Source: Robert Besser

WASHINGTON D.C.: The U.S. Federal Communications Commission has adopted regulations requiring all radio and television stations to disclose on-air whether a foreign government is directly or indirectly paying for a program’s content.

Currently, radio and television stations are not required to identify foreign governments being involved in radio and television programming.

“The order increases transparency, ensuring audiences are aware when a foreign government, or its representatives, uses the airwaves to persuade the American public,” the FCC said in a statement.

Jessica Rosenworcel, the acting chairwoman of the FCC, said foreign government-sponsored programming has greatly increased in recent years.

“We know that foreign entities are purchasing time on broadcast stations in markets across the country, including Chinese government-sponsored programming and Russian government-sponsored programming, right here in our nation’s capital,” Rosenworcel said.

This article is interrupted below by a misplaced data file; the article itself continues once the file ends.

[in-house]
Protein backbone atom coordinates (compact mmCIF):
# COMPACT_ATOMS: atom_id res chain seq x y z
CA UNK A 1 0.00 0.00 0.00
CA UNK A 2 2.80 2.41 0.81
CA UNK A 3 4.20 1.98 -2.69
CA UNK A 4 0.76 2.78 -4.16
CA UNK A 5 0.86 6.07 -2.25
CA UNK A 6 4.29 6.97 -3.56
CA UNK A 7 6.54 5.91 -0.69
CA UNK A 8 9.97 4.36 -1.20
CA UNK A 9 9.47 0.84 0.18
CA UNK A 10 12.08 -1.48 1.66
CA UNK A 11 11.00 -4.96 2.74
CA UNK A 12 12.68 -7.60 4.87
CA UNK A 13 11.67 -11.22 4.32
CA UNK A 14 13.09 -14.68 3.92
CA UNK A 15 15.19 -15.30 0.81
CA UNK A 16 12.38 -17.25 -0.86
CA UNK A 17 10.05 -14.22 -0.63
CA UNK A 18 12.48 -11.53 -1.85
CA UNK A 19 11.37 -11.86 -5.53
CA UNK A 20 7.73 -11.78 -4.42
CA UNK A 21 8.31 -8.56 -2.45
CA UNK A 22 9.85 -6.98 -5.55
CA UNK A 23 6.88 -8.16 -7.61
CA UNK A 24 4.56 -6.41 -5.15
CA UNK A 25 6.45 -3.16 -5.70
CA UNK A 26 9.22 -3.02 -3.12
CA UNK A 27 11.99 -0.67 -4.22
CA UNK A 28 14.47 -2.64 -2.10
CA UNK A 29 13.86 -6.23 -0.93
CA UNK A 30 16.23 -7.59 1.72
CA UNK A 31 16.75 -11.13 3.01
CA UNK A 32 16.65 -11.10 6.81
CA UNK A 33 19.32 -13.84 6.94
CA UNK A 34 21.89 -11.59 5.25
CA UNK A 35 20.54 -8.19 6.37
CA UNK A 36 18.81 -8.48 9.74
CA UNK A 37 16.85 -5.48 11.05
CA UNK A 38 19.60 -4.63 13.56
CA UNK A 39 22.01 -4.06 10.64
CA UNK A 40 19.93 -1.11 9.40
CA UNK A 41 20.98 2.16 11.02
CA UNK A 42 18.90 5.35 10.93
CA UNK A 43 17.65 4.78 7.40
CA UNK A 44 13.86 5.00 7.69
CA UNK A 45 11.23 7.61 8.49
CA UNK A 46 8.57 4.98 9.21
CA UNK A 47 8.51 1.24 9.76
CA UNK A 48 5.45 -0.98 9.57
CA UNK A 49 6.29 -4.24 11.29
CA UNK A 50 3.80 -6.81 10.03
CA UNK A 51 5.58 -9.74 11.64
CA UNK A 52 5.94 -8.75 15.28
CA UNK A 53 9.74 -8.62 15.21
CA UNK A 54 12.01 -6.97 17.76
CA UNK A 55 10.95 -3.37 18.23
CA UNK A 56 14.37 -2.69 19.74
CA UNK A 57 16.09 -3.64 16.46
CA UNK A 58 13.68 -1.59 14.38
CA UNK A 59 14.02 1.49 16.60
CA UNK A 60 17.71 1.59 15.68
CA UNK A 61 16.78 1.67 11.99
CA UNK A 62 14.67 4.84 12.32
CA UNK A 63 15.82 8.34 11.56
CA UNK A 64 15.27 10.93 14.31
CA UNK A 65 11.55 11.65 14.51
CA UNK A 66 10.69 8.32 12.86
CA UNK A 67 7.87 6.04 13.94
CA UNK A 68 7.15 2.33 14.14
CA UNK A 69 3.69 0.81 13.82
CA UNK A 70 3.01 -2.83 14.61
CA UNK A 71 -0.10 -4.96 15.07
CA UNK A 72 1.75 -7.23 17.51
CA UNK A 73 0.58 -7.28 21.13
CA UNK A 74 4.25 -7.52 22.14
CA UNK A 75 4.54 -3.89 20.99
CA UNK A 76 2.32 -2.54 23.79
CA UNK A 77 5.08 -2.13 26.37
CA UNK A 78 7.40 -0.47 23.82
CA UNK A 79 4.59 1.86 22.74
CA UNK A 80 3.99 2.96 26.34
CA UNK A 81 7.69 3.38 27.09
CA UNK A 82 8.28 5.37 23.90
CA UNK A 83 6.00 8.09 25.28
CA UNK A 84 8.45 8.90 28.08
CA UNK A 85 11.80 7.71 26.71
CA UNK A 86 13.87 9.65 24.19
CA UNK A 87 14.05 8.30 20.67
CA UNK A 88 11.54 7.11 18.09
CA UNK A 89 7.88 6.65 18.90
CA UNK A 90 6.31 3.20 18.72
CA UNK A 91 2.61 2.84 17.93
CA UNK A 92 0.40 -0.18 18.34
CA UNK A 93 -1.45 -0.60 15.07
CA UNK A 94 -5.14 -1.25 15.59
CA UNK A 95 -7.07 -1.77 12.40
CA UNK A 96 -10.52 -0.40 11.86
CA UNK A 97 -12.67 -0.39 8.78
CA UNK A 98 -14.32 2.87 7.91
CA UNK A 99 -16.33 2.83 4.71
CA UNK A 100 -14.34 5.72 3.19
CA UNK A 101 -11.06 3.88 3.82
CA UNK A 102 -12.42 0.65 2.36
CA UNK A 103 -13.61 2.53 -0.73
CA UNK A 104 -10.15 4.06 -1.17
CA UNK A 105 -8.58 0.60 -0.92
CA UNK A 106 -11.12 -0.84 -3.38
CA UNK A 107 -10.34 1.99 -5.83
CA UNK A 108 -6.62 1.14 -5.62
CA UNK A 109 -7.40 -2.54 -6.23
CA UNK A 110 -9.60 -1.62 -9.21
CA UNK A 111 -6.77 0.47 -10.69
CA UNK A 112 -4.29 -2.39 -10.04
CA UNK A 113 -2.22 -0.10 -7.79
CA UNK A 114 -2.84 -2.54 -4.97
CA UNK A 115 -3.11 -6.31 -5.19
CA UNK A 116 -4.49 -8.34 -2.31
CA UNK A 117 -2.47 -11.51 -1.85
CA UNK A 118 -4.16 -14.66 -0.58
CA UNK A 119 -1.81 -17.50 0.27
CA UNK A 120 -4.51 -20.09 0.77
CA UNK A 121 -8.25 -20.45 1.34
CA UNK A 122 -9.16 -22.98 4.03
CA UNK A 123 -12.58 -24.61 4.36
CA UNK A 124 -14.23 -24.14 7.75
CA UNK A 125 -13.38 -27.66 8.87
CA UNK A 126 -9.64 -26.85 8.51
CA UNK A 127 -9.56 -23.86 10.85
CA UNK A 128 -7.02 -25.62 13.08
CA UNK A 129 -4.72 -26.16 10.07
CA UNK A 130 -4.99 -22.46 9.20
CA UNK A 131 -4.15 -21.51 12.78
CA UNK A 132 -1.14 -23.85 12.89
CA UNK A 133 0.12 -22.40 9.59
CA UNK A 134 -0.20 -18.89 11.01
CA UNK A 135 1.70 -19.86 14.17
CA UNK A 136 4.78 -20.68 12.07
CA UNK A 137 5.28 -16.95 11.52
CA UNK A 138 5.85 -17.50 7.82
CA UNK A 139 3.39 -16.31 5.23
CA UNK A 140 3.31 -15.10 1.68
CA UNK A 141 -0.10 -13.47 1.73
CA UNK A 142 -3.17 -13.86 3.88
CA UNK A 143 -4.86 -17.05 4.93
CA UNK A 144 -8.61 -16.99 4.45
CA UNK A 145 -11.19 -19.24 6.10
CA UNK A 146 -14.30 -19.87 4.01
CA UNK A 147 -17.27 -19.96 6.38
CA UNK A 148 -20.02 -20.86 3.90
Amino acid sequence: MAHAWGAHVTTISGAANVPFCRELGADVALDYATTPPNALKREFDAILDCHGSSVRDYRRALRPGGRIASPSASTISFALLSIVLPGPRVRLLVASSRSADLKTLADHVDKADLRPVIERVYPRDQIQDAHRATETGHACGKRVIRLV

Rosenworcel added that broadcasters will now be required to verify whether foreign governments are paying directly or even indirectly for air time.

When told no foreign government is involved, the broadcasters will still be required to compare sponsors of the paid program with the Justice Department’s Foreign Agent Registration Act website and the FCC’s foreign media outlet reports, Rosenworcel noted.

Meanwhile, the National Association of Broadcasters said it is in agreement with the FCC’s goal of public disclosure of foreign government-sponsored programming, but it also noted that the new rules create “burdens for the vast majority of broadcasters that do not air this content.”